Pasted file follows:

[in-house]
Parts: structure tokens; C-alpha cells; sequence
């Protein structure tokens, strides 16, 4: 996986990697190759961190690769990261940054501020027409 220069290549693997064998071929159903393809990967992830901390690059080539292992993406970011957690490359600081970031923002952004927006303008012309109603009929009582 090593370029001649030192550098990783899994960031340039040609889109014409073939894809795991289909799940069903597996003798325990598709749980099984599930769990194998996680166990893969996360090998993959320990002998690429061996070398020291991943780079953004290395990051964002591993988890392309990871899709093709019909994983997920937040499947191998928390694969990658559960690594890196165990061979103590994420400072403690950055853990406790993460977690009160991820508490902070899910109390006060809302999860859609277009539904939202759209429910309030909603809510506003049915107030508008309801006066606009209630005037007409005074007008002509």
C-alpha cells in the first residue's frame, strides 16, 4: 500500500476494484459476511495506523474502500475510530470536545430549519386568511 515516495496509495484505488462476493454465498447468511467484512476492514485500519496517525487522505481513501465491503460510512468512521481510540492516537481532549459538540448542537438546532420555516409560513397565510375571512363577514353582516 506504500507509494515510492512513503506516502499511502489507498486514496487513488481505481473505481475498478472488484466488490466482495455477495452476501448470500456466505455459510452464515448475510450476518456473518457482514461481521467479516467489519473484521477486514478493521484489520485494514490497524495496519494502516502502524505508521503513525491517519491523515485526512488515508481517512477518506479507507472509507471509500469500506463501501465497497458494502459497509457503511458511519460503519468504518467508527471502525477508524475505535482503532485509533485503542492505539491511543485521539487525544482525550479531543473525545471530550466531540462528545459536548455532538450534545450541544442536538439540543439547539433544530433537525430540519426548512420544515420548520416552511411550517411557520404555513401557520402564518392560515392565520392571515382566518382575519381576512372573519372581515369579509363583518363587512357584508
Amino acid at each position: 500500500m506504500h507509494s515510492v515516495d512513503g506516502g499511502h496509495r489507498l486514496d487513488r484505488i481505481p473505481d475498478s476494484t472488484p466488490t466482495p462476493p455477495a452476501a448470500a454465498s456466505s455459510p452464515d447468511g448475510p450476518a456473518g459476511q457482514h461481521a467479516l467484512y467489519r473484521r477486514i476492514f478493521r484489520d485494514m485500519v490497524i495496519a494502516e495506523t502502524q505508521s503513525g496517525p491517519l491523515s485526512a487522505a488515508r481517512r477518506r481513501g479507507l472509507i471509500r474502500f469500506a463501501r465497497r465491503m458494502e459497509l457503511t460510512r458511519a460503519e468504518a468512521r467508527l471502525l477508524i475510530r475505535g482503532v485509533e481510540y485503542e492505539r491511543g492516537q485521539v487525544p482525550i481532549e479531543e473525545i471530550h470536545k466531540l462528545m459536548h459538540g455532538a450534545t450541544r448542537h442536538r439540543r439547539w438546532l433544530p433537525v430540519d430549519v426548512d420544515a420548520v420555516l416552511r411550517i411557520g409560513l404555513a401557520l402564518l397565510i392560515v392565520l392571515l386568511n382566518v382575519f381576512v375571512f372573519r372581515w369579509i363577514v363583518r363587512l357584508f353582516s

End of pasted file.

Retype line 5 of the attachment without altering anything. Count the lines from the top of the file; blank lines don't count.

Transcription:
Amino acid at each position: 500500500m506504500h507509494s515510492v515516495d512513503g506516502g499511502h496509495r489507498l486514496d487513488r484505488i481505481p473505481d475498478s476494484t472488484p466488490t466482495p462476493p455477495a452476501a448470500a454465498s456466505s455459510p452464515d447468511g448475510p450476518a456473518g459476511q457482514h461481521a467479516l467484512y467489519r473484521r477486514i476492514f478493521r484489520d485494514m485500519v490497524i495496519a494502516e495506523t502502524q505508521s503513525g496517525p491517519l491523515s485526512a487522505a488515508r481517512r477518506r481513501g479507507l472509507i471509500r474502500f469500506a463501501r465497497r465491503m458494502e459497509l457503511t460510512r458511519a460503519e468504518a468512521r467508527l471502525l477508524i475510530r475505535g482503532v485509533e481510540y485503542e492505539r491511543g492516537q485521539v487525544p482525550i481532549e479531543e473525545i471530550h470536545k466531540l462528545m459536548h459538540g455532538a450534545t450541544r448542537h442536538r439540543r439547539w438546532l433544530p433537525v430540519d430549519v426548512d420544515a420548520v420555516l416552511r411550517i411557520g409560513l404555513a401557520l402564518l397565510i392560515v392565520l392571515l386568511n382566518v382575519f381576512v375571512f372573519r372581515w369579509i363577514v363583518r363587512l357584508f353582516s